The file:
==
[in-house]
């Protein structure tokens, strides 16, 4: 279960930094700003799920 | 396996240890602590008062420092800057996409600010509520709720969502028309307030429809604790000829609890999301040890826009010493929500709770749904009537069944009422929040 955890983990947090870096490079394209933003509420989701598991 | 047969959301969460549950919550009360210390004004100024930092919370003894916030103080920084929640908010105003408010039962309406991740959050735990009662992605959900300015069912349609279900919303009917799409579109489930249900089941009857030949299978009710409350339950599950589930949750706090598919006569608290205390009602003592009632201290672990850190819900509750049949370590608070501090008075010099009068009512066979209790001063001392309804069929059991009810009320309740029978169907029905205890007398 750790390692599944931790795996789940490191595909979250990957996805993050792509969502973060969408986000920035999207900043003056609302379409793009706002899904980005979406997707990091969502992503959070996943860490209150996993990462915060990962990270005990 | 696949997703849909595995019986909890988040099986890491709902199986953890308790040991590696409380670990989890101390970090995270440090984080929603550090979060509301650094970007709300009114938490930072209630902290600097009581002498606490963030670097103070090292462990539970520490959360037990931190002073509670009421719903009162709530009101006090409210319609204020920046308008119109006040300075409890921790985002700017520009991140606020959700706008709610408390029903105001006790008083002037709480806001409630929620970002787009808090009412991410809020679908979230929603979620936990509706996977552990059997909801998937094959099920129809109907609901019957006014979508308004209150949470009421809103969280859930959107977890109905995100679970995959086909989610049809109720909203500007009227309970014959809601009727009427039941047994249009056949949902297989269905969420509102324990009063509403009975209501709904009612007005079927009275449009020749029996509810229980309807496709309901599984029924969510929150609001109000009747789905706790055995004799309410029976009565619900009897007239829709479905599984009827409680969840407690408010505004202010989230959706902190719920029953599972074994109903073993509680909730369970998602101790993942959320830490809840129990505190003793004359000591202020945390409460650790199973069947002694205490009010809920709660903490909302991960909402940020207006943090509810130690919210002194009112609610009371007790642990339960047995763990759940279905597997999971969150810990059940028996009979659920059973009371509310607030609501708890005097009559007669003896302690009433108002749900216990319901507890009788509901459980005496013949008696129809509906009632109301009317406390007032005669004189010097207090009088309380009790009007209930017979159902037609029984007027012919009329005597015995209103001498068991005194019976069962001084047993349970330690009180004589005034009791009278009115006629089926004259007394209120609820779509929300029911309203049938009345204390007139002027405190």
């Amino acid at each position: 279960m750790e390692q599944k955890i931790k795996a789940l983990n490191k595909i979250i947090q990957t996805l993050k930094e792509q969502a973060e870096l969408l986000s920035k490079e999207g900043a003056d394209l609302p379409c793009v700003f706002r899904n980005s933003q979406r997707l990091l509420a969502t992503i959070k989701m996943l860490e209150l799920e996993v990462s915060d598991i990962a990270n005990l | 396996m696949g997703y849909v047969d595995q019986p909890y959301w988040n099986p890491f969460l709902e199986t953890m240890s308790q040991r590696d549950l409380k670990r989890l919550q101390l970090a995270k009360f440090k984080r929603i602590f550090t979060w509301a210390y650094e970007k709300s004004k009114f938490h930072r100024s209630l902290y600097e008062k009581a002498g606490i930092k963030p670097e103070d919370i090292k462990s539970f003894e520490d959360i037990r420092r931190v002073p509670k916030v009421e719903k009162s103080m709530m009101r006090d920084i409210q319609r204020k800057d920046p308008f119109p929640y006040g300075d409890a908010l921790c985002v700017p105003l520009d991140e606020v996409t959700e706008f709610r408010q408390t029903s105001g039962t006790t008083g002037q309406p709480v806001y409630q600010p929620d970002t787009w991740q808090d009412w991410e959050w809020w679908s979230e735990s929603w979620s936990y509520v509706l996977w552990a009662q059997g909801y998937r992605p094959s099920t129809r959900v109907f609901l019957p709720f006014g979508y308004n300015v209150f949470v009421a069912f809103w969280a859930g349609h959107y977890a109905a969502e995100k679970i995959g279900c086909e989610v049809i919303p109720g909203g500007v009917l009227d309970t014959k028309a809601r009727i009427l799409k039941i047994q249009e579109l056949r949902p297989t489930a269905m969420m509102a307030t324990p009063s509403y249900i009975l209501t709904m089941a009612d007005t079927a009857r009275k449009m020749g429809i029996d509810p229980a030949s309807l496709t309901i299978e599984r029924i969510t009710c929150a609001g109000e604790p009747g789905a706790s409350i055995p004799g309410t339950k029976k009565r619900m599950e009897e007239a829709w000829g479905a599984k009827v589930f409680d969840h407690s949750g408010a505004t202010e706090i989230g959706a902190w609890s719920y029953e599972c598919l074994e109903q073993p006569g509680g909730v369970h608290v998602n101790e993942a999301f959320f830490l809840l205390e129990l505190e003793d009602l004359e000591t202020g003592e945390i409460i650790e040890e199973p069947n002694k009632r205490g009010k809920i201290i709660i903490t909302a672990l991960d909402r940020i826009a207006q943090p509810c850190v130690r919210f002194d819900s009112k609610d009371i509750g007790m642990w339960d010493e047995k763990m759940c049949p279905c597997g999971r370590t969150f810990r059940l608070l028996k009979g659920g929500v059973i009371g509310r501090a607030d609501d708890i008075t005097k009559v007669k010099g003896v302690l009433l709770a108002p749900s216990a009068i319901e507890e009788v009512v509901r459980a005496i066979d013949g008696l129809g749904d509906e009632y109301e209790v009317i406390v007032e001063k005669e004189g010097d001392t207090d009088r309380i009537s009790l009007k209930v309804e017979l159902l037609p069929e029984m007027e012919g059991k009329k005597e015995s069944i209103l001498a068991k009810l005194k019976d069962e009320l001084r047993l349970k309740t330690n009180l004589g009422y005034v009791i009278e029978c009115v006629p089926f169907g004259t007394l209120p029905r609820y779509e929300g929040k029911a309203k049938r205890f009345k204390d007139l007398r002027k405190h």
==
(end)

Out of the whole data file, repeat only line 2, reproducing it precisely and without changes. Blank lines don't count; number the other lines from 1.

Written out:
């Protein structure tokens, strides 16, 4: 279960930094700003799920 | 396996240890602590008062420092800057996409600010509520709720969502028309307030429809604790000829609890999301040890826009010493929500709770749904009537069944009422929040 955890983990947090870096490079394209933003509420989701598991 | 047969959301969460549950919550009360210390004004100024930092919370003894916030103080920084929640908010105003408010039962309406991740959050735990009662992605959900300015069912349609279900919303009917799409579109489930249900089941009857030949299978009710409350339950599950589930949750706090598919006569608290205390009602003592009632201290672990850190819900509750049949370590608070501090008075010099009068009512066979209790001063001392309804069929059991009810009320309740029978169907029905205890007398 750790390692599944931790795996789940490191595909979250990957996805993050792509969502973060969408986000920035999207900043003056609302379409793009706002899904980005979406997707990091969502992503959070996943860490209150996993990462915060990962990270005990 | 696949997703849909595995019986909890988040099986890491709902199986953890308790040991590696409380670990989890101390970090995270440090984080929603550090979060509301650094970007709300009114938490930072209630902290600097009581002498606490963030670097103070090292462990539970520490959360037990931190002073509670009421719903009162709530009101006090409210319609204020920046308008119109006040300075409890921790985002700017520009991140606020959700706008709610408390029903105001006790008083002037709480806001409630929620970002787009808090009412991410809020679908979230929603979620936990509706996977552990059997909801998937094959099920129809109907609901019957006014979508308004209150949470009421809103969280859930959107977890109905995100679970995959086909989610049809109720909203500007009227309970014959809601009727009427039941047994249009056949949902297989269905969420509102324990009063509403009975209501709904009612007005079927009275449009020749029996509810229980309807496709309901599984029924969510929150609001109000009747789905706790055995004799309410029976009565619900009897007239829709479905599984009827409680969840407690408010505004202010989230959706902190719920029953599972074994109903073993509680909730369970998602101790993942959320830490809840129990505190003793004359000591202020945390409460650790199973069947002694205490009010809920709660903490909302991960909402940020207006943090509810130690919210002194009112609610009371007790642990339960047995763990759940279905597997999971969150810990059940028996009979659920059973009371509310607030609501708890005097009559007669003896302690009433108002749900216990319901507890009788509901459980005496013949008696129809509906009632109301009317406390007032005669004189010097207090009088309380009790009007209930017979159902037609029984007027012919009329005597015995209103001498068991005194019976069962001084047993349970330690009180004589005034009791009278009115006629089926004259007394209120609820779509929300029911309203049938009345204390007139002027405190």